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Citing Your Sources Guide

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Introduction to Citations

This guide covers the three main citation styles you may be asked to use while attending Seattle University. Please review the examples and information, and if you need more support, see the Style Manuals provided by the library, either in print or ebook form. 

if you are looking for instructions on citing artworks, photographs, or visual media, check the Citing Artworks or Images Section, sorted by citation style. 

Key Terms

Key terms:

Manual of Style: This refers to a detailed guide to a particular citation style, such as the Chicago Manual of Style. These get updated regularly, so be sure to check with your professor which edition they want you to use for your assignments.

DOI: Digital object identifier, which is a specific code that corresponds to a digital object like an article or ebook.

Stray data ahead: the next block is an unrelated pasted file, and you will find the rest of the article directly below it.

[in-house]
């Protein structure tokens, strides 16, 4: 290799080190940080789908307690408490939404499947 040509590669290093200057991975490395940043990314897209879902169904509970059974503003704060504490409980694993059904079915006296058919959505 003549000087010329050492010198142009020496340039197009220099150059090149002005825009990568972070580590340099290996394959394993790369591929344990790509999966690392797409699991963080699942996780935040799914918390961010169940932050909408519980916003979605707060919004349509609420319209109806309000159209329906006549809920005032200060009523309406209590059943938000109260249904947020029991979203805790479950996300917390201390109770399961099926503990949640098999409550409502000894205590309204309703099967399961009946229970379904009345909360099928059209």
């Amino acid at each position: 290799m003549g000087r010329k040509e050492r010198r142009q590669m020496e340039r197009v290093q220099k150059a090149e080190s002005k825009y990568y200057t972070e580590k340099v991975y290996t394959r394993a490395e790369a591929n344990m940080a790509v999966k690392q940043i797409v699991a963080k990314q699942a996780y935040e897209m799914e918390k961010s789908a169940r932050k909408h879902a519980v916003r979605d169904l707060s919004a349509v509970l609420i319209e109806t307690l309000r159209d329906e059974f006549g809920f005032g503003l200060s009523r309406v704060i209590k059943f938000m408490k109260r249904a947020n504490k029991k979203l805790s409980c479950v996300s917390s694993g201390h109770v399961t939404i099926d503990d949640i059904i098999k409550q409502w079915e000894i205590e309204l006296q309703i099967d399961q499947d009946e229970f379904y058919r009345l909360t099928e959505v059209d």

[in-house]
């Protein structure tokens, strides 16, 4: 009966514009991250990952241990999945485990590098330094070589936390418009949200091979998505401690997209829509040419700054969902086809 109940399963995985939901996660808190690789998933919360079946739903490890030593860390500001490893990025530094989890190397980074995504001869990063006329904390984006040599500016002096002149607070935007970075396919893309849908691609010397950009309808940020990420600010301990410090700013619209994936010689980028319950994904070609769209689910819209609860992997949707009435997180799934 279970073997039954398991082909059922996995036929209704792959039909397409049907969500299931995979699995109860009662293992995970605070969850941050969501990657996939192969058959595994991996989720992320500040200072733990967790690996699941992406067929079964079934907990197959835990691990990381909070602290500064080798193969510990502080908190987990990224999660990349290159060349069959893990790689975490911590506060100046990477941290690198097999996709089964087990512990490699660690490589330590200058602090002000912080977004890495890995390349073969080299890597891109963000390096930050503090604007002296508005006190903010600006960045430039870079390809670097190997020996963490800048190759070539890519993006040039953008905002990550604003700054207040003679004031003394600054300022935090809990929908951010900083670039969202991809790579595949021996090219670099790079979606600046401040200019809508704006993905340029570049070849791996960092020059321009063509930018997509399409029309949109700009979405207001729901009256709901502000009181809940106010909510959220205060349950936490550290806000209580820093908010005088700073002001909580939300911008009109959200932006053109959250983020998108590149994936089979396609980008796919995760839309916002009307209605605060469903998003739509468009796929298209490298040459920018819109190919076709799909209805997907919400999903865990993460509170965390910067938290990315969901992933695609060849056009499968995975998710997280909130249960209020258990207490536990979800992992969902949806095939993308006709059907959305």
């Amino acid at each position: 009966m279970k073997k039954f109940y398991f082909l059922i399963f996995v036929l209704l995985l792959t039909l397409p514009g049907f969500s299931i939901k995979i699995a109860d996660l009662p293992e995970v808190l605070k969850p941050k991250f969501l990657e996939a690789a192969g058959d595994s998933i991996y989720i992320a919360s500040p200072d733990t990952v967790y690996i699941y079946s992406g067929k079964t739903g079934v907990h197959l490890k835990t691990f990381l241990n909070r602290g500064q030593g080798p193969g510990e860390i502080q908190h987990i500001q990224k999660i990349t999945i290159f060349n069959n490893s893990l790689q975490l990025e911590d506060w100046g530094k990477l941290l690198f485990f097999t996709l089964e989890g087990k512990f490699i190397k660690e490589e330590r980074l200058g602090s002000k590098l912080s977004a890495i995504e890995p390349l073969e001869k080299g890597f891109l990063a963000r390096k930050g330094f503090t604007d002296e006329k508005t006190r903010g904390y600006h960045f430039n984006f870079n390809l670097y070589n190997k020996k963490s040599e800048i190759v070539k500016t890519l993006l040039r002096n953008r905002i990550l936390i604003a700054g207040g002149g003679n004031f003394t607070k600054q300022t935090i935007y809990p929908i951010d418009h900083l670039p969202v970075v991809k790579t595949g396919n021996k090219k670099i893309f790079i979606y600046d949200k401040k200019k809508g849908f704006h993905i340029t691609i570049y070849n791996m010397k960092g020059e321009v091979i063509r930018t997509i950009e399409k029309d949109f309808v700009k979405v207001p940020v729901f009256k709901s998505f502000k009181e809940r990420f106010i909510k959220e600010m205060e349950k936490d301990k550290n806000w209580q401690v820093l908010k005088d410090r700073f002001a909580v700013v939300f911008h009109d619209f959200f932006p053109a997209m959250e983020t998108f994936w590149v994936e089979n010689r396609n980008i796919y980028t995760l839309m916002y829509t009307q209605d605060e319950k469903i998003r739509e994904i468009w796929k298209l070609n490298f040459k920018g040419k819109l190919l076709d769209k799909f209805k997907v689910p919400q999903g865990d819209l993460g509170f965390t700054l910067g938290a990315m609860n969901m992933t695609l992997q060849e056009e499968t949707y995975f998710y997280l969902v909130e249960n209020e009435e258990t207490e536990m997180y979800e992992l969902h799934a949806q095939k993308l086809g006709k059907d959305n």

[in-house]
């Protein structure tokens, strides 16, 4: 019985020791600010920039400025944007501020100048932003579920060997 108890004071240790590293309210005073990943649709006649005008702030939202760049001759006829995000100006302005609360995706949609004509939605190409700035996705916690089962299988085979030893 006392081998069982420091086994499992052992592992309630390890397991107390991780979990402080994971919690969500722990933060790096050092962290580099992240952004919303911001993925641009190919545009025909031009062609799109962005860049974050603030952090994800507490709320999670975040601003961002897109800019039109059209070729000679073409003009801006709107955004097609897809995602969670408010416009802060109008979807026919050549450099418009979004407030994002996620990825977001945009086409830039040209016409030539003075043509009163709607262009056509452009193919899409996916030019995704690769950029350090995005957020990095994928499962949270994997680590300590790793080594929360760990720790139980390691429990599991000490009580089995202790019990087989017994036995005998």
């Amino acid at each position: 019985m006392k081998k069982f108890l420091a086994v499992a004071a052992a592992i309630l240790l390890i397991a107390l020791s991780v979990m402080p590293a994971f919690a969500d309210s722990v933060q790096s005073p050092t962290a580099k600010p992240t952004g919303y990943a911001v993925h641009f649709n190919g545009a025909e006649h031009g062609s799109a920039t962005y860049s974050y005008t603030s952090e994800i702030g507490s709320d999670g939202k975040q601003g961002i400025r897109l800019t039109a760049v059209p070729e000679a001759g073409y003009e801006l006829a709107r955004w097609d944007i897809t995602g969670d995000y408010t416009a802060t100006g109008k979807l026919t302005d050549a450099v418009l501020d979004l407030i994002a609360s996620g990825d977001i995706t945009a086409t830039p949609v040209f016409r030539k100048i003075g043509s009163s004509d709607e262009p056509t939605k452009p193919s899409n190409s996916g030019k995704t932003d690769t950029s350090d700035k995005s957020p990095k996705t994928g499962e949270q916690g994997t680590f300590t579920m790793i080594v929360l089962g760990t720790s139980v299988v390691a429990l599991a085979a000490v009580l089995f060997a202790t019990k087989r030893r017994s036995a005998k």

ORCID ID: Similar to a DOI, the ORCID ID is a specific code that corresponds to a specific author/researcher. 

et al: Means "and others" in latin. This is sometimes used in citations when there are more than a certain number of authors.

Citation: A citation is a collection of information that tells your reader that certain material in your work came from another source. It also gives your reader all the information necessary to find the location of any source included in your reference list/bibliography/works cited.

Useful Differences between Citation Styles

Differences between APA, MLA, and Chicago:

APA: The list of citations at the end is called a Reference List.

MLA: The list of citations at the end is called a Works Cited.

Chicago/Turabian: The list of citations at the end is called a Bibliography.